What cannot be denied, however, is the Middle East's passion for the sport. Football's popularity in the region exceeds that of previous World Cup hosts such as South Africa and the United States. Fan support rivals both Europe and South America, often combining the latter's enthusiasm with the former's teams. But that is not to say that local support is lacking: Iran's Azadi stadium attracting 128,000 fans for a 1998 World Cup qualifier against Australia is quite the norm.
Women have been banned from stadiums since the revolution in 1979 in Iran. There was only one woman present in that qualifier against Australia: an Italian journalist, who had gained permission after intense negotiations. But things were slowly about to change. During the celebrations thousands of Iranian women took to the streets, chanting, "Aren't we part of this nation? We want to celebrate too. We aren't ants!" The cracks on the wall of gender segregation were starting to appear.
But women attending football matches is not the only thing the Islamic Republic takes issue with. Ex-Bayern Munich player Ali Karimi was fired for breaking his fast during the holy month of Ramadan, when Muslims are not allowed to eat or drink until sunset. He was reinstated by the Tehran-based club after agreeing to pay a fine. With the globalization of football and the large of influx of players from across the world, we have become accustomed to the practice in Europe, too.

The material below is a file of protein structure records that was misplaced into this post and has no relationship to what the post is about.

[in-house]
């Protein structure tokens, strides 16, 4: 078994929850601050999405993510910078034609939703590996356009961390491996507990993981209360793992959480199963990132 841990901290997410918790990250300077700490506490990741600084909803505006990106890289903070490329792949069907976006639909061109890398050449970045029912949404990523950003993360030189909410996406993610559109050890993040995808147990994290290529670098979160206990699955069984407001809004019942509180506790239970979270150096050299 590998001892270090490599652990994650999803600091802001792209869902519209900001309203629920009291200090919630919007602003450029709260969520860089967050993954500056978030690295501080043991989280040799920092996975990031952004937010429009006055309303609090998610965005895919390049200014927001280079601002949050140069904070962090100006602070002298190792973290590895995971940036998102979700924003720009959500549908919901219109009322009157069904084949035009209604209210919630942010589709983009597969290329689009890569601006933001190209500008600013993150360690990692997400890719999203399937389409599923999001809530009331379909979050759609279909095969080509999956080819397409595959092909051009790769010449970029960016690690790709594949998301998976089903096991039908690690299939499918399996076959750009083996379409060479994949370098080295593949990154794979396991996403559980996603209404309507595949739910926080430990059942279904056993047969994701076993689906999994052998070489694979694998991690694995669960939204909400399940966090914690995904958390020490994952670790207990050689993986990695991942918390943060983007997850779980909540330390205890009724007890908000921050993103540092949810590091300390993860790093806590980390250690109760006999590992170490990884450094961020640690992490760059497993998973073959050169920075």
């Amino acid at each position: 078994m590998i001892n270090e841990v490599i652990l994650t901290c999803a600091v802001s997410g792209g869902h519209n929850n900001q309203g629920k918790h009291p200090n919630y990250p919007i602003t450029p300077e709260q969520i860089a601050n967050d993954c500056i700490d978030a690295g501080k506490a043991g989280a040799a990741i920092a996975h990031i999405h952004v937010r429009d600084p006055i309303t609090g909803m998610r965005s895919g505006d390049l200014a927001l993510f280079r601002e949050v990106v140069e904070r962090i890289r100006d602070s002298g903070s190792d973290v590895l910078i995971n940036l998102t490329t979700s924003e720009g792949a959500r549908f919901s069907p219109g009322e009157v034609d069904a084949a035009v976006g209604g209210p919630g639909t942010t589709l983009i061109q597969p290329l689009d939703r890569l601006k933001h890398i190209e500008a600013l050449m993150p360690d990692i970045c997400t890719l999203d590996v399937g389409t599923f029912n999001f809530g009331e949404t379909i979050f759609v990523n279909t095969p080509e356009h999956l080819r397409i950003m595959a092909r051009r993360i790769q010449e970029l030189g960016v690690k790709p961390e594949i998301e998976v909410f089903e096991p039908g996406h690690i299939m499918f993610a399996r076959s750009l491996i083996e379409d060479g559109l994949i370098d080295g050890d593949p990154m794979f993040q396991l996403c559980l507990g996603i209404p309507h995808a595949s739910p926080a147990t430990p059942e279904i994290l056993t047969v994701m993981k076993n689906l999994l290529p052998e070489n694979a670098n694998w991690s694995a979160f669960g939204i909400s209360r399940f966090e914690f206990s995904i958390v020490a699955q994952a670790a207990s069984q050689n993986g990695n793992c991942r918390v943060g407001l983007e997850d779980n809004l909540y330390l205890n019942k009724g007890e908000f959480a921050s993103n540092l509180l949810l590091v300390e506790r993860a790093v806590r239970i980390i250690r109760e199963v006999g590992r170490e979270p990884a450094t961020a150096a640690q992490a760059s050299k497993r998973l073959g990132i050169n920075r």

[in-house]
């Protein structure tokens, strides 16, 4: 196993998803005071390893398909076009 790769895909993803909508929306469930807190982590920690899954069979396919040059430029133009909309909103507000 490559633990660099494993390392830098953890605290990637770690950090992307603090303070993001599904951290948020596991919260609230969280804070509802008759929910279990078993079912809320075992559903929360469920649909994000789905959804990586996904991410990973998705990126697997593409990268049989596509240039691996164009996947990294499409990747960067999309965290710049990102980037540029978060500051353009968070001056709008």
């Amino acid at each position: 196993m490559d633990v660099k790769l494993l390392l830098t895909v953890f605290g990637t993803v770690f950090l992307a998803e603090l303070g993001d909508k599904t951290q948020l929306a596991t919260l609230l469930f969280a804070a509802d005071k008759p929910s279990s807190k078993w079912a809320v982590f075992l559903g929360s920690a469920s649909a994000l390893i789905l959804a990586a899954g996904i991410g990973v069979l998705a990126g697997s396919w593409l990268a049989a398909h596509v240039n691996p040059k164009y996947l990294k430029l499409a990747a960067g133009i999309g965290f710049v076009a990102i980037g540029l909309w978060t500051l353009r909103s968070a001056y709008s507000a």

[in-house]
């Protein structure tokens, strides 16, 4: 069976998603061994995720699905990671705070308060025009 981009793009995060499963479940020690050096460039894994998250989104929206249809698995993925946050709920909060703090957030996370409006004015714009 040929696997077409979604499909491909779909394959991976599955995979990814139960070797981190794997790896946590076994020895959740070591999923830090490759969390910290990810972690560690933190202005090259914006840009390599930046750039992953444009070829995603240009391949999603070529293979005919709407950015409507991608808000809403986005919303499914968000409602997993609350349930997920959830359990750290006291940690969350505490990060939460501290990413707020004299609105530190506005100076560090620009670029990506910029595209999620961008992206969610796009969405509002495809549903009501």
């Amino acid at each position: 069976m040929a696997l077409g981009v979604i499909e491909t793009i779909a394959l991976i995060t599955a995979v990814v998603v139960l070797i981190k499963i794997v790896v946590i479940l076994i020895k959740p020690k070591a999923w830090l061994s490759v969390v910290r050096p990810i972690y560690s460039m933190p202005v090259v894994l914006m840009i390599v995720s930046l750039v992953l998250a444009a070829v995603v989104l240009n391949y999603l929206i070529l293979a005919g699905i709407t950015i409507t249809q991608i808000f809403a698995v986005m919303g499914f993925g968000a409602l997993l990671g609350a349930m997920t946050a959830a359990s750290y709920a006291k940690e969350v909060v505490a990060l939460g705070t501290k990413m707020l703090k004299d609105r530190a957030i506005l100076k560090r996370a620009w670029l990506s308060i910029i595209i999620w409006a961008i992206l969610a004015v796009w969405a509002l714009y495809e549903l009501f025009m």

During the last World Cup in Brazil, most of Algeria's players chose to fast in a Round of 16 match against Germany, to the delight of Muslims across the world. But outside the realms of Sharia states, exceptions are common. In Germany, a fatwa was issued that allowed Muslim footballers not to fast during Ramadan, while the UAE exempted its football team from fasting in order to perform better in the London Olympics.
That much-discussed World Cup is eight years away and it is anybody's guess as to what the region will look like by then. Iran's current president Hassan Rouhani is reportedly looking into allowing women into stadiums, while Qatar has assured fans that consuming alcohol would be permitted during the tournament. Qatar has no intention of becoming an Islamic state, its aim is to become a tourist hub that can rival its Gulf neighbors Dubai and Abu Dhabi. Despite all the question marks surrounding the event, the Muslim world breathes football and deserves a World Cup. And it may prove to be a defining moment in the region's history.